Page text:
Context: After the Civil War, the United States reorganized itself into one nation but disagreed on how this transformation would take place and on what roles its citizens, both black and white, would have in this new nation.
Thesis: With control of Congress, the Radical Republicans attempted to enforce a complete social, political and economic redesign of the South.
10% of men (male voters) take loyalty oath and renounce slavery
Wade-Davis Bill – Congress overrides the 10% plan, instead this bill demands that the majority of men take loyalty oath
Lincoln’s Pocket Veto – vetoes the Wade-Davis Bill
Approves Freedmen’s Bureau (Board of Refugees, Freedmen and Abandoned Lands) (March 1865)
Andrew Johnson – impeached
Lenient plan - presidential pardons, state conventions, poor men can vote, repudiation of Confederate debt, no citizenship for freedmen
Conflict with Congressional Republicans over Black Codes
Vetoes – Civil Rights Bill of 1866 (asks federal government to protect individual rights against states’ indifference); and extension of Freedmen’s Bureau
Congress overrides vetoes
One of the many Freedmen's schools in the postwar South. These schools drew African Americans of all ages, who eagerly sought the advantages offered by education. (Library of Congress) Freedmen’s School – Part of Abraham Lincoln’s Legacy
Andrew Johnson , photographed by Mathew Brady in 1865. Johnson succeeded Lincoln to the presidency in April 1865. He was born in North Carolina and grew up in Tennessee; both were slave states. His battles with Congress over control of Reconstruction became legendary and ultimately led to his impeachment. (Library of Congress)
List to be created by HIST 1302 (Triad K)/Muñoz Start with the People – Identify the Individuals/Groups involved in Reconstruction Middle of the Road? Johnson, Lincoln, Women Suffragists, poor whites
Lynching accounted for thousands of deaths in the United States during the late 19th and early 20th centuries. In this 1871 image, the KKK prepares to execute John Campbell, a prominent Republican. Fortunately, Campbell was later released. (National Archives)
The Ku Klux Klan issued this graphic warning "of the fate in store for" their opponents. Taken from the Tuscaloosa Independent Monitor, September 1, 1868. (Alabama Department of Archives and History, Montgomery, Alabama) Ku Klux Klan Warning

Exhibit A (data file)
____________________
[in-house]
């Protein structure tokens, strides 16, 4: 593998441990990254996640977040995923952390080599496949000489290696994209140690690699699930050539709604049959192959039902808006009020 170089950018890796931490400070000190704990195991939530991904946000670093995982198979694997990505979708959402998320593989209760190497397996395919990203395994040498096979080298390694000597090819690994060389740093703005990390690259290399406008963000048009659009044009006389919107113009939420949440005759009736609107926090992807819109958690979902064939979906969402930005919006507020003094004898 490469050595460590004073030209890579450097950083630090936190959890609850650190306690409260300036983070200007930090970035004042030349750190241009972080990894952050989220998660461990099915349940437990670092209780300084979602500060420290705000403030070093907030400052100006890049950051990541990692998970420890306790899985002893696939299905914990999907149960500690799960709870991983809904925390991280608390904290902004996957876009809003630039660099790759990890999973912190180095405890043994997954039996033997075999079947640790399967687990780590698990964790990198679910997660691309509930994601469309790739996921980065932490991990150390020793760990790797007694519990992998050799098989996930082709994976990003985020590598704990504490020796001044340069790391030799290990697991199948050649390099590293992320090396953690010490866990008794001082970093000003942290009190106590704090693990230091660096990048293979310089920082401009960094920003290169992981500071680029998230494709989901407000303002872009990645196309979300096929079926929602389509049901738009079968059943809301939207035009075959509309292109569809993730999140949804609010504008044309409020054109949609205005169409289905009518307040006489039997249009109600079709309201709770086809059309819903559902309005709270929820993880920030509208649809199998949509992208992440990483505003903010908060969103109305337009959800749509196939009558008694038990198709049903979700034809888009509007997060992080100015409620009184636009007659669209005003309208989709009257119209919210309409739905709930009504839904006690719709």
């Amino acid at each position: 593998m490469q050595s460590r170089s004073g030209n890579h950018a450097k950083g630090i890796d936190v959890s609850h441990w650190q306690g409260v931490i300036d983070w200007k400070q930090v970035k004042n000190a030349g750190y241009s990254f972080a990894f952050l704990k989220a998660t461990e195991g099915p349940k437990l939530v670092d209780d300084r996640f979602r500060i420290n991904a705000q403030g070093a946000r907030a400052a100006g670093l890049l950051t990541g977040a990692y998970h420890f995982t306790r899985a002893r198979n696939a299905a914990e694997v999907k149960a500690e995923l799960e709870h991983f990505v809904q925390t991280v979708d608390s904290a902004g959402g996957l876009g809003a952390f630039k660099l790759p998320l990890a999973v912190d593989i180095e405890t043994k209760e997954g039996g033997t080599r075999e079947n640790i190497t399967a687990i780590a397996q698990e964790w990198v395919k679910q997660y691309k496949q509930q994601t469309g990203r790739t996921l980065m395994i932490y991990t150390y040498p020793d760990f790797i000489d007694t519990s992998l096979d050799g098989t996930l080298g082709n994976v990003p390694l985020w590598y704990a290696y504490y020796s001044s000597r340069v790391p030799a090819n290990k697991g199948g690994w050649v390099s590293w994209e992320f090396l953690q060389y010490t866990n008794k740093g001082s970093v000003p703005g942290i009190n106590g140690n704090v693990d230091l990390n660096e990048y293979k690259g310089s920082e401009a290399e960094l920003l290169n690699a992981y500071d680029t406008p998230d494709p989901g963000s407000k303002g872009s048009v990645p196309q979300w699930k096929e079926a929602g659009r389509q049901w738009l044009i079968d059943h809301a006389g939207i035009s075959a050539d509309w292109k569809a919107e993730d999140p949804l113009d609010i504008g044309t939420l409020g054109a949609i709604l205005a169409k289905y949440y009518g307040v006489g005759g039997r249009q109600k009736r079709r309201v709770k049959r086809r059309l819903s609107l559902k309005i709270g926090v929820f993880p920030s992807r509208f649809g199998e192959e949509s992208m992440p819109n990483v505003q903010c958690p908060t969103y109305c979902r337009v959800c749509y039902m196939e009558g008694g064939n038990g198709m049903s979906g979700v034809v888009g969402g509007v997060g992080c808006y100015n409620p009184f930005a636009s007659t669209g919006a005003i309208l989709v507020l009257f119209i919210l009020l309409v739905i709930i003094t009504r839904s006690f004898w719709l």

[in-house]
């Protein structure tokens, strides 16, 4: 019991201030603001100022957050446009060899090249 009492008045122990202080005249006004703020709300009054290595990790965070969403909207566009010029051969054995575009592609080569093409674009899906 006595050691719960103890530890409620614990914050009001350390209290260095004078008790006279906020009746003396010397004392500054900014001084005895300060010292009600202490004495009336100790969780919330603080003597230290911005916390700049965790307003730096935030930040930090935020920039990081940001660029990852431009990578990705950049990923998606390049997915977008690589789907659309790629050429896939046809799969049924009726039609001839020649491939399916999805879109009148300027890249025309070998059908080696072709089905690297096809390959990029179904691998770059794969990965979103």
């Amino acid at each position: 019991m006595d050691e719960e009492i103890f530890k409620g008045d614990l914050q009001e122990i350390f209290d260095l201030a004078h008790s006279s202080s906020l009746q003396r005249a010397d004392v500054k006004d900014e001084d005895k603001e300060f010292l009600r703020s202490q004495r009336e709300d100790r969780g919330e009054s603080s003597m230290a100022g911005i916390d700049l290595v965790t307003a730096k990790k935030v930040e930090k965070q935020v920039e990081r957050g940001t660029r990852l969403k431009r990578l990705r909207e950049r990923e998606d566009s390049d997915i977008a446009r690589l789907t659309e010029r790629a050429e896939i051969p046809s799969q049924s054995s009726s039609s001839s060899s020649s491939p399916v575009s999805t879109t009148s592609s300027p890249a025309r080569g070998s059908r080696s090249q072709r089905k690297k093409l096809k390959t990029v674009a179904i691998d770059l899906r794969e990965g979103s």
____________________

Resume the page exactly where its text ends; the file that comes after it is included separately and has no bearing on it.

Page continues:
Ku Klux Klan A secret white supremacist organization, the Ku Klux Klan was founded in Tennessee in 1866. One of its major objectives was to terrorize African Americans prior to elections in order to keep them from voting. (Library of Congress)
Five Generations of a Slave Family Despite the abolition of slavery, African Americans continued to labor in the cotton fields as sharecropping emerged as a new labor system in the South.
A person trades labor for a share of the crop, which he in turn sells for a profit. This person has only labor to trade.
Tenancy or tenant farmer –
This person also trades labor for a share of the crop, but might have mules, tools, family and credit to help with the labor. This person receives a specific plot of land to live and work on usually with his or her family; thus, the use of the word “tenant.”
Crop-lien system –
A person secures credit from a merchant by using a future crop as security or lien to gain store credit. The crop-lien systems works like a mortgage but is more like gambling because the farmer is betting on the potential yield of the crop. Merchants who offer crop-lien credit did so at very high interest rates.
Chain Gangs –
Without a valid work contract, many freed blacks were arrested for violating vagrancy laws in the Black Codes and forced to work off jail sentences in chain gangs. The state then leased these chain-gangs to plantation owners.
Sharecropping soon replaced slavery in the South as the primary form of labor. In this photo, a white landowner weighs cotton grown by black sharecroppers. (National Archives) Sharecropping
Known for “Atlanta Compromise” First president, Tuskegee Institute “Separate but equal progress” “ Character is power.” Booker T. Washington Library of Congress Accommodator Black Responses to Reconstruction Submission Accommodation Resistance Known for 1884 railcar lawsuit (TN) Anti-lynching crusader, suffragist & international journalist (“Iola”) NAACP co-founder Ida B. Wells-Barnett Univ. of Chicago Library Resistor Known for “Double Consciousness” Professor, 1 st Af.Am. Ph.D., Harvard 1896 Called for “Ceaseless Agitation” NAACP co-founder W.E.B. DuBois Library of Congress Resistor
Disappointed with the failures of Reconstruction and fearful of the violence that surrounded them, many southern blacks migrated to Kansas and Oklahoma in the 1870s and 1880s. Comparing their trek to the biblical story of the Israelite's exodus from Egypt, they became known as the "Exodusters." [From Created Equal: A Social and Political History of the United States , Jacqueline. Jones, et.al., (New York: Pearson Education, Inc., 2006).] Exodusters http://www.pbs.org/weta/thewest/people/s_z/singleton.htm
This illustrations celebrates the election of Hiram Revels of Mississippi to the U.S. Senate and the elevation of other African Americans to positions of respect in the post-Civil War era. (Library of Congress) "From the Plantation to the Senate"